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Known as the Father of Canada or the Father of New France, Samuel de Champlain was a major contributor to the development of a French presence in North America. Little else is known about his early years.Champlain served briefly in the French army before joining his uncle on a series of trading voyages to Panama, Mexico and the West Indies. King Henry IV was impressed by young Champlain and provided him with a small pension.In 1603, Champlain accompanied Francis Gravé, Sieur du Pont on a voyage to the Rivière de Canada (St. Lawrence as far as the rapids near what would become Montréal, an area visited nearly 70 years earlier by Jacques Cartier. Champlain viewed Niagara Falls and held to the belief that westward exploration would yield an opening to Asia.A second voyage began in 1604 and resulted in a small settlement on an island in the St. Lack of support from home led to widespread discouragement among the settlers; many accompanied Champlain back to France.In 1608, Champlain returned to North America with the Sieur de Monts, but on this voyage they hoped to find more hospitable conditions than those encountered on Acadia. Champlain eventually managed to forge tight bonds with the neighboring Algonquin and Huron. In 1609, he participated with them in a raid against their traditional enemy, the Iroquois. He then returned to France for supplies and reinforcements.Champlain returned to New France briefly in 1610. Pressing European affairs often diverted the attention of French officials and Champlain was forced to make his case for the colony repeatedly.Warfare erupted between England and France in 1626. Champlain returned to New France the following year, was warmly greeted and spent his remaining days strengthening the colony.More than any other factor, Champlain’s determination was responsible for the success of New France. He initiated a solid relationship with native tribes, particularly the Huron, and was a witness to the growing rivalry in North America between France and England.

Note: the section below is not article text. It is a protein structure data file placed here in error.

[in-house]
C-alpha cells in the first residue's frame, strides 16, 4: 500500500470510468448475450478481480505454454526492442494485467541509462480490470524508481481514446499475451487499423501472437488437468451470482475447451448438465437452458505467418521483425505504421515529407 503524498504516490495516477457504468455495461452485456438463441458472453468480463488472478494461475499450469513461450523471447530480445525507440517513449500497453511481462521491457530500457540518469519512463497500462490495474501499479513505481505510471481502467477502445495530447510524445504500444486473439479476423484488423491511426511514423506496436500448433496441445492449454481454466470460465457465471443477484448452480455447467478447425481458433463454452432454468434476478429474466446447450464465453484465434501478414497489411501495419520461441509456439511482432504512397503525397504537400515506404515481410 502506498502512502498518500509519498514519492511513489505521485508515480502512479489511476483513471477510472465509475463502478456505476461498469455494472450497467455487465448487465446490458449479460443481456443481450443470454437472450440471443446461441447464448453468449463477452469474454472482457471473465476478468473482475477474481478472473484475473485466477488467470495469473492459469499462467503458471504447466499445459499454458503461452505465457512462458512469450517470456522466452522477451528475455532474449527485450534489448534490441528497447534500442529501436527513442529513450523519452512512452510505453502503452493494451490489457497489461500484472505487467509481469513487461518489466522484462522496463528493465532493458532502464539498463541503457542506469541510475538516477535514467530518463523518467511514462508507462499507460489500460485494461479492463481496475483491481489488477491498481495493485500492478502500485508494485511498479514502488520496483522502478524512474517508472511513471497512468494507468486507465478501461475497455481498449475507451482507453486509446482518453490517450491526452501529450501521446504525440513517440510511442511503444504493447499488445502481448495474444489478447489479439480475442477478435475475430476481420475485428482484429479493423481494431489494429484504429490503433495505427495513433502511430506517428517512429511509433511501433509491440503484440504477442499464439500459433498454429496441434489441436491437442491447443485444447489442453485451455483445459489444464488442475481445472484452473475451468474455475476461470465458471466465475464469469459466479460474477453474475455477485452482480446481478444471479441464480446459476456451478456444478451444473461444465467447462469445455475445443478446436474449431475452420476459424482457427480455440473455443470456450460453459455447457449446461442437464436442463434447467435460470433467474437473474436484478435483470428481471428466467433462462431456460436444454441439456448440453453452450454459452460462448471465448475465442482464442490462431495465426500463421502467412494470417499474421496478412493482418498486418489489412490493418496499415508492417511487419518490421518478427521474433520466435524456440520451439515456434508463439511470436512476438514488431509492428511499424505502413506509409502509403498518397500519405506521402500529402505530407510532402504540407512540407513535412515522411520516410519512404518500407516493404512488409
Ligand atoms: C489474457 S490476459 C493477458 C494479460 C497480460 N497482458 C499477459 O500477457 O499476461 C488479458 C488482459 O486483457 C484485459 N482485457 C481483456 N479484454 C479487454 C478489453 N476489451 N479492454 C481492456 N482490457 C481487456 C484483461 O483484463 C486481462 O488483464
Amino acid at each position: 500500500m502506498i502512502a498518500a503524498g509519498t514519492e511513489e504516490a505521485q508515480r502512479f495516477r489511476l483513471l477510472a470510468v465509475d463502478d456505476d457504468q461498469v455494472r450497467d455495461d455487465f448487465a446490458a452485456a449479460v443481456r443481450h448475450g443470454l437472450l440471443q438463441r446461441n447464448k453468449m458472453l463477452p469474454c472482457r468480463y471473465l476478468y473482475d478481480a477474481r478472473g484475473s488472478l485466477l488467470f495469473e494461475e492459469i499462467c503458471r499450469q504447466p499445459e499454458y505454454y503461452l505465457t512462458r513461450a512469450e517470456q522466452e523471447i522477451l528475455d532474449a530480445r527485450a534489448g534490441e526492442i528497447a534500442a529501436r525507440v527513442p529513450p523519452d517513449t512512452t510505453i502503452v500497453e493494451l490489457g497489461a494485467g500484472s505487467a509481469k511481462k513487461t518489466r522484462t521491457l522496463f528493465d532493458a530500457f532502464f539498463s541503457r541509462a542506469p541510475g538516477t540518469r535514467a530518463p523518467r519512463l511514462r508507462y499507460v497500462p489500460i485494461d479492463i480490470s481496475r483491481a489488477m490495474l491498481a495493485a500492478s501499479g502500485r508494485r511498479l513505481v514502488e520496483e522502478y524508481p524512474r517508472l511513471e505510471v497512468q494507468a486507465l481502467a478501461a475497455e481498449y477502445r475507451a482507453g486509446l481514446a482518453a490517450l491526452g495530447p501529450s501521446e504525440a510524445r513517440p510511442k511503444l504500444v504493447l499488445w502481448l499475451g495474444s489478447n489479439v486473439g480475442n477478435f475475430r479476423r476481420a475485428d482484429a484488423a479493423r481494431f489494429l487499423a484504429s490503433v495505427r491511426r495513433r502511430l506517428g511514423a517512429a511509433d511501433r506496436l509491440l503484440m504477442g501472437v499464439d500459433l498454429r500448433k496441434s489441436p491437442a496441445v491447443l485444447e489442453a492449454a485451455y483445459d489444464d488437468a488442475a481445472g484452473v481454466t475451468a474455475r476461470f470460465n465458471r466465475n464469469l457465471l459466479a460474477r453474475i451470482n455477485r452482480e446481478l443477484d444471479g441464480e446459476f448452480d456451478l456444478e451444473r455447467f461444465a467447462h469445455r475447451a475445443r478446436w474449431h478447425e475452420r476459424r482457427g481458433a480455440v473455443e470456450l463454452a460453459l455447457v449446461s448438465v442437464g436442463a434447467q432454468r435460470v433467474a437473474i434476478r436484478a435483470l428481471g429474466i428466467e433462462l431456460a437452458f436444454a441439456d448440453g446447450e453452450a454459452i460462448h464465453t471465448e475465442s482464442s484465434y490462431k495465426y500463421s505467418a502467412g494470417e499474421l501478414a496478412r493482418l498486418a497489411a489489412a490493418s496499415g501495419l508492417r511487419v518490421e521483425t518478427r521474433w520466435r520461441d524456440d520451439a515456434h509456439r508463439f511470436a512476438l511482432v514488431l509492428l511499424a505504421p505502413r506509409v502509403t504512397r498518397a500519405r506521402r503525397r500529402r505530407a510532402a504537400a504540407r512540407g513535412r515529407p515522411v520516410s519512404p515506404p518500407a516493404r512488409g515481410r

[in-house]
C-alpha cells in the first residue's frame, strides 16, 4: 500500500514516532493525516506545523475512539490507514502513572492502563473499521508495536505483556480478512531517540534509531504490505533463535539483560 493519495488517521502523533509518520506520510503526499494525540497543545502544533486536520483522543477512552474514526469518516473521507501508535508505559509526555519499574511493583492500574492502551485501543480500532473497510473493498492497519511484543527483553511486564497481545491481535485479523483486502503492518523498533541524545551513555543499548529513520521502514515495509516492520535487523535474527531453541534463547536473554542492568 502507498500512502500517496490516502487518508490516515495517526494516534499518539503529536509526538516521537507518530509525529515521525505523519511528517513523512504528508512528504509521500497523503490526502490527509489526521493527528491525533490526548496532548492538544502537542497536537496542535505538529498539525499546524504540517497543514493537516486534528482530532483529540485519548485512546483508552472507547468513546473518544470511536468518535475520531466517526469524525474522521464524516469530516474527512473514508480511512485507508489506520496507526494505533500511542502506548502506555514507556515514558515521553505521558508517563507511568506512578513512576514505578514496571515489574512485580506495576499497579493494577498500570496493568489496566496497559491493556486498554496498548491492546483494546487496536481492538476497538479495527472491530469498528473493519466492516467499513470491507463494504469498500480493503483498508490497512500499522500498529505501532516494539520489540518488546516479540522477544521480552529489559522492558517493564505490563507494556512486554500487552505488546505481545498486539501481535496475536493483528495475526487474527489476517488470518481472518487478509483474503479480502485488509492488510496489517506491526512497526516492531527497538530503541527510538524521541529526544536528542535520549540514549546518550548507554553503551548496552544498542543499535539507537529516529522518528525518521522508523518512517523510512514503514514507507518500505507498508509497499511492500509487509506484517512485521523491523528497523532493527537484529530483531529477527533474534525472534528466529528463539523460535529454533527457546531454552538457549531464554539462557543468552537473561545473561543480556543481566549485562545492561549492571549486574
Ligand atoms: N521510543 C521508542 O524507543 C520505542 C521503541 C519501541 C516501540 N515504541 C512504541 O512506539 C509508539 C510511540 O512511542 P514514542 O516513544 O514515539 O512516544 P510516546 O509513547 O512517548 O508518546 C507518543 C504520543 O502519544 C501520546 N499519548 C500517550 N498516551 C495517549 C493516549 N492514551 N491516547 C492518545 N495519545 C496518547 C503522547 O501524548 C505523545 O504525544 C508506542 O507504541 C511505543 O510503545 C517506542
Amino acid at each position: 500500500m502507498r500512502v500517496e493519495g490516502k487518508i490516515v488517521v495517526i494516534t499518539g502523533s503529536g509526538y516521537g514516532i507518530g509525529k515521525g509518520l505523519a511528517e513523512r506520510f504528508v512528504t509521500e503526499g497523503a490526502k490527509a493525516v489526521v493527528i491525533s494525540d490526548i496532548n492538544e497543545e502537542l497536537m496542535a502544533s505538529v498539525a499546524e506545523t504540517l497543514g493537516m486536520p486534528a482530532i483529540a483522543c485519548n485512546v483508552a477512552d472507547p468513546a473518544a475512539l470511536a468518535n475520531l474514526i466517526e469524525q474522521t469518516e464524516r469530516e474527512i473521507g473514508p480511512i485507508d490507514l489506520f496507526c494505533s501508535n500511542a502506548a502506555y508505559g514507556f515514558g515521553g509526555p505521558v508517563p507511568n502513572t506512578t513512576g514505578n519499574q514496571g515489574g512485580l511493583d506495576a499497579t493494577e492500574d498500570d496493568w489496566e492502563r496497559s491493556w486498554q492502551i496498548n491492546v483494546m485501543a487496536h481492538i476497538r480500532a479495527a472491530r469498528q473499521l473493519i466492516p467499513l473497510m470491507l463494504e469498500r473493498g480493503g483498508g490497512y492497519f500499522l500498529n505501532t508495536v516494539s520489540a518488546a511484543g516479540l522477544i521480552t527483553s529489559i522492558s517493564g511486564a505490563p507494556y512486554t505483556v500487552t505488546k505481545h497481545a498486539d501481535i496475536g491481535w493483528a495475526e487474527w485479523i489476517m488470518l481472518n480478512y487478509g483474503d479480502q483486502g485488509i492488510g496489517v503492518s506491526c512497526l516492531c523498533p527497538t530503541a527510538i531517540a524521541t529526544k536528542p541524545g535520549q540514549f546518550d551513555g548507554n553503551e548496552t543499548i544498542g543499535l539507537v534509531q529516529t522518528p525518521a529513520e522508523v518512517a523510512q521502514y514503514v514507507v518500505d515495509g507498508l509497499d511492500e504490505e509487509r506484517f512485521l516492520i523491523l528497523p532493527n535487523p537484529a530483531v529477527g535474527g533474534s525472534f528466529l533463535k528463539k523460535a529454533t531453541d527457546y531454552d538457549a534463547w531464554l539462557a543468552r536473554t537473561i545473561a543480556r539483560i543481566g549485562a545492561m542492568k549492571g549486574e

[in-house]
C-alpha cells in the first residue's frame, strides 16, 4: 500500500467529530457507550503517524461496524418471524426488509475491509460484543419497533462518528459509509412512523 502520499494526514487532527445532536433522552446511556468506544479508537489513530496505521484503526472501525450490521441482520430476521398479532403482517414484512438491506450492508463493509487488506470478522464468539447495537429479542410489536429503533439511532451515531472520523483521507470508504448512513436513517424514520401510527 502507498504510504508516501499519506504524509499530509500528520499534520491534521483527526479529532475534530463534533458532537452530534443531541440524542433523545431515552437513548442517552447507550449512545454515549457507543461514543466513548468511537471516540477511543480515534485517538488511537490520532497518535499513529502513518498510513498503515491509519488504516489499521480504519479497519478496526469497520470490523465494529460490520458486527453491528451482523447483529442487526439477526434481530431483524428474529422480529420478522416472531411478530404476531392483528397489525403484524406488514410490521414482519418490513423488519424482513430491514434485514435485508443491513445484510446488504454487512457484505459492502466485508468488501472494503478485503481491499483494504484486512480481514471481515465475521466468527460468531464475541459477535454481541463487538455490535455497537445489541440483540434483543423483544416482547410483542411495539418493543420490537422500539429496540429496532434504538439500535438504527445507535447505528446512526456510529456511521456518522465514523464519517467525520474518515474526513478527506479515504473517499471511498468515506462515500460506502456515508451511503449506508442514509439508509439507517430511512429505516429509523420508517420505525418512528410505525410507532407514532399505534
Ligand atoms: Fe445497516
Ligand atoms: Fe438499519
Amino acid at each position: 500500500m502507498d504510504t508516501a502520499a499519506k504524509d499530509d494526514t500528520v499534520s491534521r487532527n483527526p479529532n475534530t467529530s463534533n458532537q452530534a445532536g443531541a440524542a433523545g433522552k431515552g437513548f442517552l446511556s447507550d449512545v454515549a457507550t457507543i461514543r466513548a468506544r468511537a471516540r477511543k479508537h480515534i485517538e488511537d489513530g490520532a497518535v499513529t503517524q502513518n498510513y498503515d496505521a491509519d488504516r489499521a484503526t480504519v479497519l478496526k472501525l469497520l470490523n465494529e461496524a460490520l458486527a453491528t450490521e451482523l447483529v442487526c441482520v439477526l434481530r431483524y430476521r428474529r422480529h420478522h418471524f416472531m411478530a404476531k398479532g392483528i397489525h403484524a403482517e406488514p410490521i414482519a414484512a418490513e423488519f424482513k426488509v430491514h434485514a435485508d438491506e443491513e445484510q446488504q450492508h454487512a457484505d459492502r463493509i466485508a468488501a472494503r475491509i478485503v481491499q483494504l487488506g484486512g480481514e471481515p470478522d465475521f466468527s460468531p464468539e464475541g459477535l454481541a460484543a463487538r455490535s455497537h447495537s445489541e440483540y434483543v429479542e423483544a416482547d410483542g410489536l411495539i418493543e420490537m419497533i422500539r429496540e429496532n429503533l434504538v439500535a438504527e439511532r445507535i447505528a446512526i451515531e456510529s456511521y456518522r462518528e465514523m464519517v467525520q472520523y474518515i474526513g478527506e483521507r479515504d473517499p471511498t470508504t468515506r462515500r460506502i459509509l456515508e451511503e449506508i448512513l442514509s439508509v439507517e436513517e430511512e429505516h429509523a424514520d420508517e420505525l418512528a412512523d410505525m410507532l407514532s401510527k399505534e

See France in the Age of Exploration.
See also Indian Wars Time Table.